@HogwartsAlum: Really, the only thing you need to play WoW is time. You can play on servers where you don’t have to worry about higher level characters, but you still have to spend lots of time getting your mining skill up so you can mine that ore so you can take it to your blacksmith friend who has their skill up high enough to use the ore and make it into something you can use or sell.

  6. OminousG says:

    Consumerist needs to be more back research, and not simply pump out PR for other companies.

    Magic The Gathering Online allowed users to play online with guest accounts years ago, and you weren’t restricted to only 32 cards.

    • s73v3r says:

      @OminousG: I found the slam against Indie games in the headline kind of insulting, too.

      • Cyberxion101 says:

        @OminousG: Leaping Lizard Software isn’t exactly a huge developer, now is it? Neither is Wizards of the Coast, for that matter.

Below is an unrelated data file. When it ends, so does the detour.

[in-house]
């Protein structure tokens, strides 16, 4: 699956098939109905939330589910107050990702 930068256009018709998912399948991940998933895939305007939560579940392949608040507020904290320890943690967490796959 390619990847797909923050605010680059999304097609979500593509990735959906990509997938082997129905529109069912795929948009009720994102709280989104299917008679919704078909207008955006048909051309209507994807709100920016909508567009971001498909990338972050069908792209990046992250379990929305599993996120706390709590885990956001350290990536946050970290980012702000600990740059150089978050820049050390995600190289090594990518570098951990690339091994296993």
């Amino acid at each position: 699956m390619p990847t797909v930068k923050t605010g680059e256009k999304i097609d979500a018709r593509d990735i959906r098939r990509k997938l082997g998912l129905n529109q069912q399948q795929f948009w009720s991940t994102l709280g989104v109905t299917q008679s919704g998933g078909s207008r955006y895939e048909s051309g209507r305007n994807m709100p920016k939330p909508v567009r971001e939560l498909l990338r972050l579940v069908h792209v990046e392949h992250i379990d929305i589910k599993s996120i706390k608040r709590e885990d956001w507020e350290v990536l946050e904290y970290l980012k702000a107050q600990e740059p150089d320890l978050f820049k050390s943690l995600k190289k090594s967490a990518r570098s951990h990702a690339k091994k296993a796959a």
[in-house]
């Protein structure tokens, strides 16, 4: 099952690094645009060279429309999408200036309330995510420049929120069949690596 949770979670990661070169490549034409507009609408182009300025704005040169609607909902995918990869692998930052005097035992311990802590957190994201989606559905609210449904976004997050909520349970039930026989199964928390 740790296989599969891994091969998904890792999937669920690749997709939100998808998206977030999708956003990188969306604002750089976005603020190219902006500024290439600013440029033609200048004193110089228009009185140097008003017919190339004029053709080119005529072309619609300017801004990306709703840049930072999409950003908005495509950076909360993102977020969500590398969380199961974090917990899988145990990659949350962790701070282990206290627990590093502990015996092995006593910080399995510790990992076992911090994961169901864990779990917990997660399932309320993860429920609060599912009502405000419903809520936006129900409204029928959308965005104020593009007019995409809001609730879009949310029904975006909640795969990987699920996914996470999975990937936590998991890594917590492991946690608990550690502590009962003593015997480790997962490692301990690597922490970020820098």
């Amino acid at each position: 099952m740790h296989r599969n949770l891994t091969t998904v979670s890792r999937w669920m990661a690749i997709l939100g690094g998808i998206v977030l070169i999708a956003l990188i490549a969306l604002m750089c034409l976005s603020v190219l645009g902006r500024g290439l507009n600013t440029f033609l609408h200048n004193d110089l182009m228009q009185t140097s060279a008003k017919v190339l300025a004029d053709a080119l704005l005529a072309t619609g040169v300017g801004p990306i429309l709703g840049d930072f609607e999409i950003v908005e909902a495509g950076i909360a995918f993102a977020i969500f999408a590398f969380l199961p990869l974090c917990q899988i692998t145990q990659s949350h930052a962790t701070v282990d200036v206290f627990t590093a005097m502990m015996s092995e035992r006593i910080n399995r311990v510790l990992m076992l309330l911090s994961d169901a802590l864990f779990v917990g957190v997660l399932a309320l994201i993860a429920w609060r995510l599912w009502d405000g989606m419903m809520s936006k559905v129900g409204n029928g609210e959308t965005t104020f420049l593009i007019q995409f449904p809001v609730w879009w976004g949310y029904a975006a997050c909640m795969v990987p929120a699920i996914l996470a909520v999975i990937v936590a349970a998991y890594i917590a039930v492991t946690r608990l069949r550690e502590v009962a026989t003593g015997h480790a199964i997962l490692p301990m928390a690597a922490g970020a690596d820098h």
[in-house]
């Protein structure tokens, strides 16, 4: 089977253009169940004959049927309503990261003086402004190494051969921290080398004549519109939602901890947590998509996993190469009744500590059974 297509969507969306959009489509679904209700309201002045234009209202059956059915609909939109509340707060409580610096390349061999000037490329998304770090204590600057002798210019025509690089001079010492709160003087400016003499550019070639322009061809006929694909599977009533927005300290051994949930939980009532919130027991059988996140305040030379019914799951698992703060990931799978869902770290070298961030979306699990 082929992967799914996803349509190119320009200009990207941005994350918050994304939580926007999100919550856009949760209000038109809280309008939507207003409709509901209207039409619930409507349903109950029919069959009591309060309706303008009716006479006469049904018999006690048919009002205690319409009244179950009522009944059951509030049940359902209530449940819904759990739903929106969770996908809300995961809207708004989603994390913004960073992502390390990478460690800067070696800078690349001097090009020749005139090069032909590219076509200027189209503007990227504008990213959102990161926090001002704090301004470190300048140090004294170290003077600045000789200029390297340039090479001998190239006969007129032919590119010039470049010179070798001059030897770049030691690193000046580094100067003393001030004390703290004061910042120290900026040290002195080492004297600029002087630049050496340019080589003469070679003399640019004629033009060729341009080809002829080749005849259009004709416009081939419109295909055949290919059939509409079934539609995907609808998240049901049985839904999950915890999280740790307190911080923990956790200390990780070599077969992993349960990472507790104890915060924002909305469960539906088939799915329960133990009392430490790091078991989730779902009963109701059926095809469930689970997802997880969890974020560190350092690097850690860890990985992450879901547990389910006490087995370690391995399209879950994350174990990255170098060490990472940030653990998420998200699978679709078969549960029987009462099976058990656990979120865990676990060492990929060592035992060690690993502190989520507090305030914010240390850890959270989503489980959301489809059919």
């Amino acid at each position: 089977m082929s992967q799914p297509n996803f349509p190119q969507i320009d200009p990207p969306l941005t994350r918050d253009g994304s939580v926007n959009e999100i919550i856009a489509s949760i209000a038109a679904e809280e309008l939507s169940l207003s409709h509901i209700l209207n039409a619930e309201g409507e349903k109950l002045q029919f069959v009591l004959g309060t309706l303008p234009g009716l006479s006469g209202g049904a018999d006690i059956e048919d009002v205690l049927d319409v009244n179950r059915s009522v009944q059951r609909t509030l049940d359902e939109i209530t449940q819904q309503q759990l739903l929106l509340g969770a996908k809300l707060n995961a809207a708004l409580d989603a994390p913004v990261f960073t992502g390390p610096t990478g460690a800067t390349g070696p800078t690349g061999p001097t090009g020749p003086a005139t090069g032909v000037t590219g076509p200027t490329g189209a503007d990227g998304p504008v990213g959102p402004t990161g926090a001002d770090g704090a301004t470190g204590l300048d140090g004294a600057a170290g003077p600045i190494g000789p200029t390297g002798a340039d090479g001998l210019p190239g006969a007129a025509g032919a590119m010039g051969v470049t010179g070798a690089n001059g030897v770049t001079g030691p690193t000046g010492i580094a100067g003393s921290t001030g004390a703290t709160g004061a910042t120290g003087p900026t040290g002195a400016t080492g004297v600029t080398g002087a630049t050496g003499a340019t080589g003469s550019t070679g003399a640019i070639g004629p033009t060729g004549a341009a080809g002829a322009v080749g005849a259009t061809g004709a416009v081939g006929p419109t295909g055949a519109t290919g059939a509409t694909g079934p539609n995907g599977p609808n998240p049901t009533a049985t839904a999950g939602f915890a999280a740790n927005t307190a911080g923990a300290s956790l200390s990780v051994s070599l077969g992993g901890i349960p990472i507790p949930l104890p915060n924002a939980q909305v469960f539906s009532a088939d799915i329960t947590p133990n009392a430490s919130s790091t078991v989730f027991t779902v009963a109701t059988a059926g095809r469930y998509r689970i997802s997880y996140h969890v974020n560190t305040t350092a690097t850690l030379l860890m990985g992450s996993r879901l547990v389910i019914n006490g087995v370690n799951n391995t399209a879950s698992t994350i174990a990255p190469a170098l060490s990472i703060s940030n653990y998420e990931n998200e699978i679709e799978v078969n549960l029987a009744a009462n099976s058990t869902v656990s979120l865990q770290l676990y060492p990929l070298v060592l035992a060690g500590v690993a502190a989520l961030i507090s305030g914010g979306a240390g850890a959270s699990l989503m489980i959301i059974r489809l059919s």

See, the Consumerist didn’t suggest that this game as the first of its kind in all of (digital) creation. A fact which the headline alone should have clued you in to. No, the Consumerist is simply expressing surprise that it comes courtesy of EA, a developer that doesn’t have a reputation amongst gamers for being all that generous.

        That said, it just seems more like EA’s attempt to capitalize on a smart business model more than it is an altruistic move on the company’s part. Give away the razor, and charge for the blades, or whatever.

        @s73v3r: Which is a commentary on your frame of mind, I think. :P

        You should have interpreted it as meaning that indie games are often free, rather than that indie games suck. :P

  7. karmaghost says: